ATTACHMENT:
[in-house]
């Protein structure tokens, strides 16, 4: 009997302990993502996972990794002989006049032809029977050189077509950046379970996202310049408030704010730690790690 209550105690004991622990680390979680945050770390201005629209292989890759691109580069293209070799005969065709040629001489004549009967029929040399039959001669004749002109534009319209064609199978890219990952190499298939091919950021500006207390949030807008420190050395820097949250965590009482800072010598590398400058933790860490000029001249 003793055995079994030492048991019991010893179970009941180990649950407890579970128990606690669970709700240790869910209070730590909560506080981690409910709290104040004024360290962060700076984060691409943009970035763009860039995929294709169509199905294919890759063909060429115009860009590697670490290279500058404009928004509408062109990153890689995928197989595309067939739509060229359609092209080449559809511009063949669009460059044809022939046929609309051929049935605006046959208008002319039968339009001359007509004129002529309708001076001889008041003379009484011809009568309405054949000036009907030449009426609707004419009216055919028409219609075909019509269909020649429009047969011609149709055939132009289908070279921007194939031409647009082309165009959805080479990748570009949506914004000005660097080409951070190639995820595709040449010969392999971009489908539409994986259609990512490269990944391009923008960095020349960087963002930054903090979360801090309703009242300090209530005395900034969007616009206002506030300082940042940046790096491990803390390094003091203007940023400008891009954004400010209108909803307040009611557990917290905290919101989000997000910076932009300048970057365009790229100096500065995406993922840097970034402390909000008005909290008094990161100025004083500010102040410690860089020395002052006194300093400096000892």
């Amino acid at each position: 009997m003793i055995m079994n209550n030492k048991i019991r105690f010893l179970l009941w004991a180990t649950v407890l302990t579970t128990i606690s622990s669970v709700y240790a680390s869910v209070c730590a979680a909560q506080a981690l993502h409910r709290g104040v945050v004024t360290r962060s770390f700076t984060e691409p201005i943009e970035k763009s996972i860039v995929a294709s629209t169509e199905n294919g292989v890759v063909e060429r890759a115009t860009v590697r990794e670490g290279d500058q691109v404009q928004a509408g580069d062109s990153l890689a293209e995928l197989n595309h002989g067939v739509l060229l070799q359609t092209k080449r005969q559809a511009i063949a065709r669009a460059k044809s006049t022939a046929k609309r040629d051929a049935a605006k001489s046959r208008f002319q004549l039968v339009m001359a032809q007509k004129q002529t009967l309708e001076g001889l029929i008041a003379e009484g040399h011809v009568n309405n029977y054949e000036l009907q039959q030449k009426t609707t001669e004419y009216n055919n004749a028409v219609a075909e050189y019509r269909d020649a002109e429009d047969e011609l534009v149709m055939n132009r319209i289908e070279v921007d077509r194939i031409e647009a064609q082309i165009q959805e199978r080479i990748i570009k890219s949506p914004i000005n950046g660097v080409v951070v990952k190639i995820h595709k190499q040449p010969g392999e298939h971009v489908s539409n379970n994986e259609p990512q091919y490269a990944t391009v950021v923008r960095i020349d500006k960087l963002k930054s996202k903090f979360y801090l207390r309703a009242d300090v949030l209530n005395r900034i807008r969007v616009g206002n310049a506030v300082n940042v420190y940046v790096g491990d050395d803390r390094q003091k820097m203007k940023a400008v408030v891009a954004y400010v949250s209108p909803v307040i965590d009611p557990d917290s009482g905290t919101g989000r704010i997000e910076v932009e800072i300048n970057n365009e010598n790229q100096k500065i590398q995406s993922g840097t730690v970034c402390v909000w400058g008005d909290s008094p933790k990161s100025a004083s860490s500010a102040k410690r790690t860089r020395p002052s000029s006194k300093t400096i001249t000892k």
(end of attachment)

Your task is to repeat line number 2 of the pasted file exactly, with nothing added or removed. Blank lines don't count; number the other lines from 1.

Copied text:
């Protein structure tokens, strides 16, 4: 009997302990993502996972990794002989006049032809029977050189077509950046379970996202310049408030704010730690790690 209550105690004991622990680390979680945050770390201005629209292989890759691109580069293209070799005969065709040629001489004549009967029929040399039959001669004749002109534009319209064609199978890219990952190499298939091919950021500006207390949030807008420190050395820097949250965590009482800072010598590398400058933790860490000029001249 003793055995079994030492048991019991010893179970009941180990649950407890579970128990606690669970709700240790869910209070730590909560506080981690409910709290104040004024360290962060700076984060691409943009970035763009860039995929294709169509199905294919890759063909060429115009860009590697670490290279500058404009928004509408062109990153890689995928197989595309067939739509060229359609092209080449559809511009063949669009460059044809022939046929609309051929049935605006046959208008002319039968339009001359007509004129002529309708001076001889008041003379009484011809009568309405054949000036009907030449009426609707004419009216055919028409219609075909019509269909020649429009047969011609149709055939132009289908070279921007194939031409647009082309165009959805080479990748570009949506914004000005660097080409951070190639995820595709040449010969392999971009489908539409994986259609990512490269990944391009923008960095020349960087963002930054903090979360801090309703009242300090209530005395900034969007616009206002506030300082940042940046790096491990803390390094003091203007940023400008891009954004400010209108909803307040009611557990917290905290919101989000997000910076932009300048970057365009790229100096500065995406993922840097970034402390909000008005909290008094990161100025004083500010102040410690860089020395002052006194300093400096000892």